However, in this Nanowrimo novel I’m writing, I kind of have a problem. The protagonist is this little boy who is extremely antisocial and has no friends. Readers would EXPECT him to make some friends or at least one good friend by the end of the novel. HOWEVER, I just don’t want him to make any friends! Hehe yeah, I’m cruel. But it’s more like–it’s highly unlikely that my protagonist will break out of his preference to be separated from people, and I kind of like how he’s so independent and friendless. He’s so friendless, yet he really is perfectly happy about it! So I think that’s very cool and special so I don’t want him to change.

But so, since I don’t want my novel to go in that direction, now I’m stuck. Should I just do the traditional adventure novel and have him go on several adventures and complete those missions without any character change? I.e. purely plot-driven and not character-driven? But then the character-loving side of me really wants to do some sort of character-change/ arc or something like that.

So now, I have absolutely NO idea what kind of ending it will be. I don’t even know what kind of emotional tone I want to end it on (but definitely not tragedy!) At the moment, I’m just writing without any direction at all. The good thing is, though I’m writing with absolutely no goal in mind, my mind always sends me stuff to write so I never get stuck during Nanowrimo. Also, I’m feeling optimistic that eventually I’ll discover that ending or character change I want to do. And perhaps, I don’t get to decide on the ending: my CHARACTER calls the shots on what happens to him in the end.

Do you sometimes get that dilemma where you want a story to go in a certain direction, yet you have to make sure your characters also want to go that way? I.e. your characters are the ultimate authority here, not you? That you’re just riding along as a reporter on their story–a mere observer–so you have absolutely no control over what happens?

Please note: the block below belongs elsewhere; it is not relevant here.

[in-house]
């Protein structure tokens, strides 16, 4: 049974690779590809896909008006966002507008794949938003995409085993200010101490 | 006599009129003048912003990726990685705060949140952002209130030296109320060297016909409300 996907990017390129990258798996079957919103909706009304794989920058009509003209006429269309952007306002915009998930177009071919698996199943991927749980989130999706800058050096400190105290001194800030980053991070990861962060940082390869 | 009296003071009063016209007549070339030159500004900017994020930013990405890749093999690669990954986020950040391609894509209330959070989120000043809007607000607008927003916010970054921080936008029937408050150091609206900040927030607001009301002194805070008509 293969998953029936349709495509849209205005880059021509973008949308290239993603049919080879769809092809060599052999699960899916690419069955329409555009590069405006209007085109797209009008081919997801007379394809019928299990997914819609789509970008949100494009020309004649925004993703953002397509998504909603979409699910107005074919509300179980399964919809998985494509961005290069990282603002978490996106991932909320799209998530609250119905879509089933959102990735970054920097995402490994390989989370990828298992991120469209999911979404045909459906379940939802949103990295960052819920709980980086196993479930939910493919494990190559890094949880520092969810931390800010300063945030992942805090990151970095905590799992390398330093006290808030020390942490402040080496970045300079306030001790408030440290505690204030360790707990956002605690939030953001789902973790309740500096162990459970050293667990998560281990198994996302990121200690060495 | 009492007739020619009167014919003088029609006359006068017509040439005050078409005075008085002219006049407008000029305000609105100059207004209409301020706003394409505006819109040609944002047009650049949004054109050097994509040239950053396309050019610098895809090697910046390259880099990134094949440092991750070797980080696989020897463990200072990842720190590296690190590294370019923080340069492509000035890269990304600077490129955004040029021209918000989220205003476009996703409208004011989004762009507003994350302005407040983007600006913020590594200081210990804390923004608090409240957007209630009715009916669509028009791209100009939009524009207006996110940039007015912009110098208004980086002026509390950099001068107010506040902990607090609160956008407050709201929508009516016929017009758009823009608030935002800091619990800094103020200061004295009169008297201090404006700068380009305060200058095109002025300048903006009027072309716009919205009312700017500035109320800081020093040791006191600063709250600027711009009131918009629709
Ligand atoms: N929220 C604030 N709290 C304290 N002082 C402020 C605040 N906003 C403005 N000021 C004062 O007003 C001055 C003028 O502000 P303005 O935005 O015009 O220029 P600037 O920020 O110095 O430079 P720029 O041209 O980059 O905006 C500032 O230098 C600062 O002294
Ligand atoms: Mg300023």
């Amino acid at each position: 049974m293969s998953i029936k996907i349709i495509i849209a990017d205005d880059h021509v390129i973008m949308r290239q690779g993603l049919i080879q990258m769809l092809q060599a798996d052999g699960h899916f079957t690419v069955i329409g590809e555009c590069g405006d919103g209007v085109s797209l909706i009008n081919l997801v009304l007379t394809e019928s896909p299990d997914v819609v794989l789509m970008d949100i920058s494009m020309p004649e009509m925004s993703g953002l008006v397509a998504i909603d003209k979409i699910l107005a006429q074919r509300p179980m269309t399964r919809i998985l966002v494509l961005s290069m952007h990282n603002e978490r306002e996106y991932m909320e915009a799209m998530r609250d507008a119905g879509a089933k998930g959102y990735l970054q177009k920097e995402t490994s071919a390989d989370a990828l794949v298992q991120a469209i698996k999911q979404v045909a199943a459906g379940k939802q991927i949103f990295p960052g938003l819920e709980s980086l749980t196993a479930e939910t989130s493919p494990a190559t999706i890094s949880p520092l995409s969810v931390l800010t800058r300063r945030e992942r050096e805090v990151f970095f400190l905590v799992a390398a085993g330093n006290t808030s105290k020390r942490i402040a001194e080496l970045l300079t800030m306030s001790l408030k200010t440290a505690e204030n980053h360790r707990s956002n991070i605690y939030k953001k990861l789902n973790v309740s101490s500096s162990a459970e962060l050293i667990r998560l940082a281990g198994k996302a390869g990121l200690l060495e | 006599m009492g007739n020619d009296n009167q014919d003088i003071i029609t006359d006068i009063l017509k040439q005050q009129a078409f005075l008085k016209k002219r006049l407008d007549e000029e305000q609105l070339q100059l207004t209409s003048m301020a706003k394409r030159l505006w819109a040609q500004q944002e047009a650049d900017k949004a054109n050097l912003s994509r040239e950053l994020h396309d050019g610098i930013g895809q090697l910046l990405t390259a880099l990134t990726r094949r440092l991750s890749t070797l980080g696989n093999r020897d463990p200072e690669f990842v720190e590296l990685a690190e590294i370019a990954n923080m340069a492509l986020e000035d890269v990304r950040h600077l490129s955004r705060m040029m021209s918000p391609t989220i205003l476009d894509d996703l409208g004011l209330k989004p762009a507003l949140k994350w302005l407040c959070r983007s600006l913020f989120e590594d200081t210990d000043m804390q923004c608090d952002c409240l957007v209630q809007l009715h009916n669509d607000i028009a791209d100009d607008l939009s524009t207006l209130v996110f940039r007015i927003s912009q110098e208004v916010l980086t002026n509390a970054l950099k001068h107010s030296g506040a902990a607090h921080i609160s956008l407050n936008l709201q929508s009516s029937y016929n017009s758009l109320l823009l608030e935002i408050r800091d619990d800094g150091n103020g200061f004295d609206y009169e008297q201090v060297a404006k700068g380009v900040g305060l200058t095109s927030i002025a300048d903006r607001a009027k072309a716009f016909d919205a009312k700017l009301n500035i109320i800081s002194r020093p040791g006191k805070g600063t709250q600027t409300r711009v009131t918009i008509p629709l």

P.S. I apologize for the caps. If I could do italics, I would do that instead.

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Krysta November 20, 2012 at 5:09 pm

Then don’t change the character by giving him friends, being an absolute loner and being happy with it is only one side of his character…

The reporter thing? Absolutely. I once envisioned a scene where the main character of a bright shiny idea barged in on my shower (He’s not that bright.) and shouting, “I finally know how to start my story!” while I suppress a scream (Grandma would really think I’m crazy). This is after half an hour of thinking up of how to thinking a hook for the reader to get engaged.

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Jami Gold November 20, 2012 at 6:50 pm

Hi Krysta,

LOL! Erm, yes, my characters–usually the male ones (or my male muse), what a surprise–visit me in the shower all the time. :) Thanks for the comment!

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Jami Gold November 20, 2012 at 6:45 pm

Hi Serena,

LOL! Oh, my character take over All. The. Time. :)

i think it will be an interesting experiment for you to do this project without a character arc in mind. I wouldn’t be surprised if one develops over the course of your drafting. Then revisions would focus on how to strengthen that arc. All totally doable. :) Good luck and thanks for the comment!

P.S. It’s a pain, but to make italics, check out the bullets at the bottom of this post. (I’d repeat them here, but you wouldn’t see the codes, just the italics. LOL!)

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Serena November 20, 2012 at 8:17 pm

Testing

“LOL! Oh, my characters take over All. The. Time. :)”

Glad to hear that I’m not the only one. XD

“i think it will be an interesting experiment for you to do this project without a character arc in mind. I wouldn’t be surprised if one develops over the course of your drafting. Then revisions would focus on how to strengthen that arc. All totally doable.”

Yay, thanks for the encouragement! ^^ Now I’m extremely curious to see what the character arc (or arcs!) will be.

By the way, did you plan on how long your Nanowrimo novel will be? Mine will definitely not be finished after I hit 50K, lol. So I will keep writing till I am done—don’t know how many hundred pages I will need to write though, because it has been 44 K now but still not much has happened plotwise: the story was constantly sidetracked by philosophical, psychological, sociological, or whatever ramblings.

Oh one more thing. Did you know that if you become a Nanowrimo winner (finish 50K on time), you will get the option to self publish for free? :D I couldn’t believe this at first, but it’s true:

http://www.nanowrimo.org/forums/special-offers-and-greetings-from-nano-sponsors/threads/91549

And since the offer expires next year at the end of June, we have half a year to finish and edit our stories before publishing. But it seems, from this link, that you can publish other novels too, not just your nanowrimo story.

Free self publishing!! ^^

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Jami Gold November 20, 2012 at 8:47 pm

Hi Serena,

a) The test worked. :)
b) Oh my goodness! That’s really cool about the Create Space NaNo prize of 5 free print copies. I hadn’t heard that before. Thanks!
c) Where was I? I got so distracted by the shiny at that link I can’t remember what I was going to say. LOL!